Dell looks at Android smartphone for AT&T network

Dell has a smartphone on the market in China that is based on the Marvell oPhone. The oPhone is a device that was designed and built by Marvell to allow companies to get into the smartphone market without needing to do all the work themselves. Dell is now reportedly looking to bring its oPhone to America.

Boring Dell mini 3i hits China

When I first heard that Dell was bringing smartphones out and then heard the rumor that it was unable to find a carrier in the U.S. for the devices, I wondered why. I figured that the reason was that the Dell smartphone had nothing compelling in its feature set. It appears that assumption was correct. After week of blurry leaked images, the Dell Mini 3i handset has officially debuted in China. All I can say is that the device is a turd and I see why no one wanted it here in the States.

Analysts expect Dell Android phone to hit China

Dell has said on a couple occasions that it will be entering into the smartphone market. Dell is eyeing this market as a way to improve profitability by stepping into a market that is growing well despite the poor economy and the slump in global PC sales. According to Barron's analysts believe that Dell will have a limited launch of an Android-based smartphone through China Unicom this fall. Analyst Ashok Kumar from Collins Stewart cites Foxconn as the source for the news.

Dell working on Android-powered device

We already know that several of the largest computer makers on the planet are looking at entering into the smartphone market. We also already know that several of the companies are looking to Android as the OS for the devices. The Washington Post reports that Dell is working on an Android-powered device, but the device isn't the long anticipated Dell smartphone. The device is believed to be an Android-powered MID that will connect to the Web, but not make calls along the lines of the iPod touch.

Dell’s Android MID plans: still experimenting

According to the Wall Street Journal, Dell is sitting on a number of Android prototype devices that offer MID-style internet access.  Described as being "slightly larger" than Apple's iPod touch, the touchscreen prototypes are said to be ARM-based and, from the sound of things, very much in the experimental stage. Dell have made no secret of the fact that they've been experimenting with Android.  Back in May the company demonstrated a netbook running the open-source OS, though they were clear that it was only a prototype and not confirmation of an upcoming production model. This latest leak appears to be more of the same; another source, who claims to have been briefed on Dell's plans, suggests that the Android MID could be put into production for a release later in 2009, or alternatively "the plan could be delayed or scrapped entirely."  Dell are apparently considering distributing the MID via carriers, similar to the manner in which their 3G-enabled netbooks are sold; there's also talk of a separate line of Android-based smartphones still in the works. [via SlashGear]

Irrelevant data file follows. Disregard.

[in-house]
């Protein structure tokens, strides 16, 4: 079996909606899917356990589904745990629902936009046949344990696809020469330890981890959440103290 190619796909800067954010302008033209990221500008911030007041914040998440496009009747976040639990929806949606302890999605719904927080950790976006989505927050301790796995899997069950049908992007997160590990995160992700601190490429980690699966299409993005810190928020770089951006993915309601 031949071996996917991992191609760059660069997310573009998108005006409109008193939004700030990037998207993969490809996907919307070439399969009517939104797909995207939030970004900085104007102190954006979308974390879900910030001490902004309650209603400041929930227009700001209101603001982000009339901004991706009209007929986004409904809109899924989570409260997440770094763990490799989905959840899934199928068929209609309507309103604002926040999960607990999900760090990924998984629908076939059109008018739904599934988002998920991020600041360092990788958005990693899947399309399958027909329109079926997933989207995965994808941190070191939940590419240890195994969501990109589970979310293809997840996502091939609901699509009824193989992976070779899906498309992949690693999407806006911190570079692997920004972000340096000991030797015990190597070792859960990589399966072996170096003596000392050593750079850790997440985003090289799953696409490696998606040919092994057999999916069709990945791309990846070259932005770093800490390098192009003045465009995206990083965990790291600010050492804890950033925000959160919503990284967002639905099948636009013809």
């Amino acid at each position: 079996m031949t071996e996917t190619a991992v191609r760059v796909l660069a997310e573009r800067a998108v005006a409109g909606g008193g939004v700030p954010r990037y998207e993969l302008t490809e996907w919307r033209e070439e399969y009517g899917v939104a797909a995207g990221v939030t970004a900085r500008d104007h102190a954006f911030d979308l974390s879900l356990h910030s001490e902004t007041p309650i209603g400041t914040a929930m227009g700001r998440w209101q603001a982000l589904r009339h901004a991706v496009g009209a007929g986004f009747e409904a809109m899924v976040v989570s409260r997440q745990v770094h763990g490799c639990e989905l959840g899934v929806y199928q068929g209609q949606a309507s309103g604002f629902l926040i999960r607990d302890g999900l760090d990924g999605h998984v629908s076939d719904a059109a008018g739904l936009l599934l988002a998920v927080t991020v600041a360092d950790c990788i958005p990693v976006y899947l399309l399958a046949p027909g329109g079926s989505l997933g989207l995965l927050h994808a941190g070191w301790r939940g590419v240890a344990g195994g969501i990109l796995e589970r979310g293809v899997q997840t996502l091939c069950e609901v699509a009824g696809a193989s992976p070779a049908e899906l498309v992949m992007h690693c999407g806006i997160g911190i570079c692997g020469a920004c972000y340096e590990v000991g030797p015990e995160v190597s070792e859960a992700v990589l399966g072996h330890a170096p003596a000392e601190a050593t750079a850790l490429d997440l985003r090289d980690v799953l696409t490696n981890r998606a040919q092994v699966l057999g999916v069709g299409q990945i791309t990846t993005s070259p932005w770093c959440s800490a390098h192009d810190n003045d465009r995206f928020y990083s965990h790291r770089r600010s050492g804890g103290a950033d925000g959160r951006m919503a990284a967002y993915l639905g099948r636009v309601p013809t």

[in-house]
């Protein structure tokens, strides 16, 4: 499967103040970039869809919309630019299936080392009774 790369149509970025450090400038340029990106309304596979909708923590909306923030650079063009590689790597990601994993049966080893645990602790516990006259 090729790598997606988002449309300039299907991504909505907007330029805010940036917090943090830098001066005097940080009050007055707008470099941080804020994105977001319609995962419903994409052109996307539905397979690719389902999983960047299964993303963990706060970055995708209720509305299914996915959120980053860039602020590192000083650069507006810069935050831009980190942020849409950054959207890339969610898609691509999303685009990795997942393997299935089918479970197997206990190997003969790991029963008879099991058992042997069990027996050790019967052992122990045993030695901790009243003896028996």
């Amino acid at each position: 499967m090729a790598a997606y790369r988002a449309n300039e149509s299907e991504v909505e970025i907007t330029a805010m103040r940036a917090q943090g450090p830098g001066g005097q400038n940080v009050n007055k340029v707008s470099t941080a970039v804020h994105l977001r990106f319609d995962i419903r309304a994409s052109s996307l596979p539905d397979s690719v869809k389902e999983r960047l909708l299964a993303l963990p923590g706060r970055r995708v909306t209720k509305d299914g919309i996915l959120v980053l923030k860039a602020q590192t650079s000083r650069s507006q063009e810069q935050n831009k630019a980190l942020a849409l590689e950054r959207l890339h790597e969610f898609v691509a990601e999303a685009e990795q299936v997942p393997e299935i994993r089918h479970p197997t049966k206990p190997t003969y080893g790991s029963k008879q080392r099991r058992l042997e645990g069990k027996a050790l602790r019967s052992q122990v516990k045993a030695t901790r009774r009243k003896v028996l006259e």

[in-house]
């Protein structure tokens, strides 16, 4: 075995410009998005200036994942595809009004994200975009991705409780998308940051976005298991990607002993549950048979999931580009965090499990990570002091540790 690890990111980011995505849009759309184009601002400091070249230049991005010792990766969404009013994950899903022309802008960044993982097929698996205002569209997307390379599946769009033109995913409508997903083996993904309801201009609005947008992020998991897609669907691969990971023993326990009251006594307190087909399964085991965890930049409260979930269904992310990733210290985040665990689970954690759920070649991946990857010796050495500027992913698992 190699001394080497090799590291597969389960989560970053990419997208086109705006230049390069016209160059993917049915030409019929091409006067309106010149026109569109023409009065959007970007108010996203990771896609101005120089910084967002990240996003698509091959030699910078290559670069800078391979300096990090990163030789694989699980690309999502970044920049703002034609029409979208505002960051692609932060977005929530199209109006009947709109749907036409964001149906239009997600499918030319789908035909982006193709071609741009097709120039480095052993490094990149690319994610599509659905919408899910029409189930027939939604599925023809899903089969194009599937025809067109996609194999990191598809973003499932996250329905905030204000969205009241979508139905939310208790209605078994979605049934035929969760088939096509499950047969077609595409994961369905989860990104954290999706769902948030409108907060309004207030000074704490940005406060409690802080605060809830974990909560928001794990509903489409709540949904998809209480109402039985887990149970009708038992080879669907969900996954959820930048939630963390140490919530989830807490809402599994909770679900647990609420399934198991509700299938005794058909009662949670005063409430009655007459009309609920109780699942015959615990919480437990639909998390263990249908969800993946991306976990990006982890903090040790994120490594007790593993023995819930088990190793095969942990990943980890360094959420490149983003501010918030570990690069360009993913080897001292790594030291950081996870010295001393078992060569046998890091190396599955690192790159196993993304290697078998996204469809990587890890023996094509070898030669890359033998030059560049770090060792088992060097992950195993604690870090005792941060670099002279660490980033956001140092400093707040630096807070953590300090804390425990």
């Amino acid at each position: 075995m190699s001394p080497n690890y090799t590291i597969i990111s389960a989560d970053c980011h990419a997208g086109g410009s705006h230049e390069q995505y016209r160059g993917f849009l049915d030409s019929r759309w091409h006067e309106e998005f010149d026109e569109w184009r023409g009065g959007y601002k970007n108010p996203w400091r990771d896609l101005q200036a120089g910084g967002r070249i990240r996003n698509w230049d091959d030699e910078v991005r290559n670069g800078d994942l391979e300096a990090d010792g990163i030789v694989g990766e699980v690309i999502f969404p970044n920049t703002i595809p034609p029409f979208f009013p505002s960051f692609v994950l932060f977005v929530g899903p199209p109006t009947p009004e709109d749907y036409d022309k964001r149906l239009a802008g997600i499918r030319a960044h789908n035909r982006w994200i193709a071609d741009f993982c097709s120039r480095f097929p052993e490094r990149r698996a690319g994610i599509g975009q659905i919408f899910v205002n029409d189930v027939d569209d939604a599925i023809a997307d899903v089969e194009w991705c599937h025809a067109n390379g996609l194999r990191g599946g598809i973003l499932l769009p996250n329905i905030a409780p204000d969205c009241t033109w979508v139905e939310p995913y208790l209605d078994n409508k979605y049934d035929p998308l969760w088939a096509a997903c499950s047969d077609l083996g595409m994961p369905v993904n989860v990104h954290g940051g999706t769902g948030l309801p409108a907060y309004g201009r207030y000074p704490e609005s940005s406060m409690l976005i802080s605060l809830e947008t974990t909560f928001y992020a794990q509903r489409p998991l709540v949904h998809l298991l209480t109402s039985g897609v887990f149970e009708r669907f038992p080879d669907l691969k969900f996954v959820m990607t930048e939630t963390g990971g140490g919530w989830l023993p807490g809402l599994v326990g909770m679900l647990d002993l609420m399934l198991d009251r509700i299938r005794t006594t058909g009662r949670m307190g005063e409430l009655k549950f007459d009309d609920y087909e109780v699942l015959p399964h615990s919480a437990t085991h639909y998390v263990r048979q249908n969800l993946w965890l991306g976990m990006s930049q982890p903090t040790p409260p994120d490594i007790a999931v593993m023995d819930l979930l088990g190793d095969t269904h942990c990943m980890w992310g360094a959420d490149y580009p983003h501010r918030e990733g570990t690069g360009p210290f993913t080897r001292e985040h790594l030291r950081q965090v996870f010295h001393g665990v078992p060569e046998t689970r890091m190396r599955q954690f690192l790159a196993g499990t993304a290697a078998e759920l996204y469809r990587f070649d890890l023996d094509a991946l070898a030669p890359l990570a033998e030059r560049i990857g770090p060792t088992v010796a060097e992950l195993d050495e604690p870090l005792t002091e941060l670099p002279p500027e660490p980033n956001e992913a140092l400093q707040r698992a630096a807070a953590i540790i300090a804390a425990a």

Dell’s Android Smartphone Leaks

Android is grabbing lots of headlines of late with new netbooks coming with the OS and even more smartphones running the open source OS coming soon. We all know that Dell has long been saying it would be getting into the mobile phone market. Dell has been mum on the topic and has yet to officially announce any mobile phones. Speculation was that Dell would launch devices running Windows Mobile given the close ties between Microsoft and Dell in its computing arm.

Dell demo Android OS 1.5 Cupcake on Mini 10v netbook [Video]

Android OS 1.5 Cupcake hasn't even had its official release onto G1 handsets in the US, but that hasn't stopped Dell from experimenting with the open-source OS on their latest netbook.  The Dell Inspiron Mini 10v packs the usual mixture of an Intel Atom N270 processor, 1GB of RAM and a 120GB hard-drive, but Dell normally fit it with Windows XP Home. In this video demo, however, Dell's Doug Anson shows the Mini 10v running three different platforms, including Cupcake.  There's little detail, sadly, but he does say that it's a "small, snappy" OS and that it "runs fairly nicely". Sadly Anson also reiterates that Dell have no "announced product plans with the Android environment", but the fact that they're testing it and with seemingly decent results does bode well for the future.  The Inspiron Mini 10v retails from $299 in the US, and is available to order now. [youtube][/youtube]
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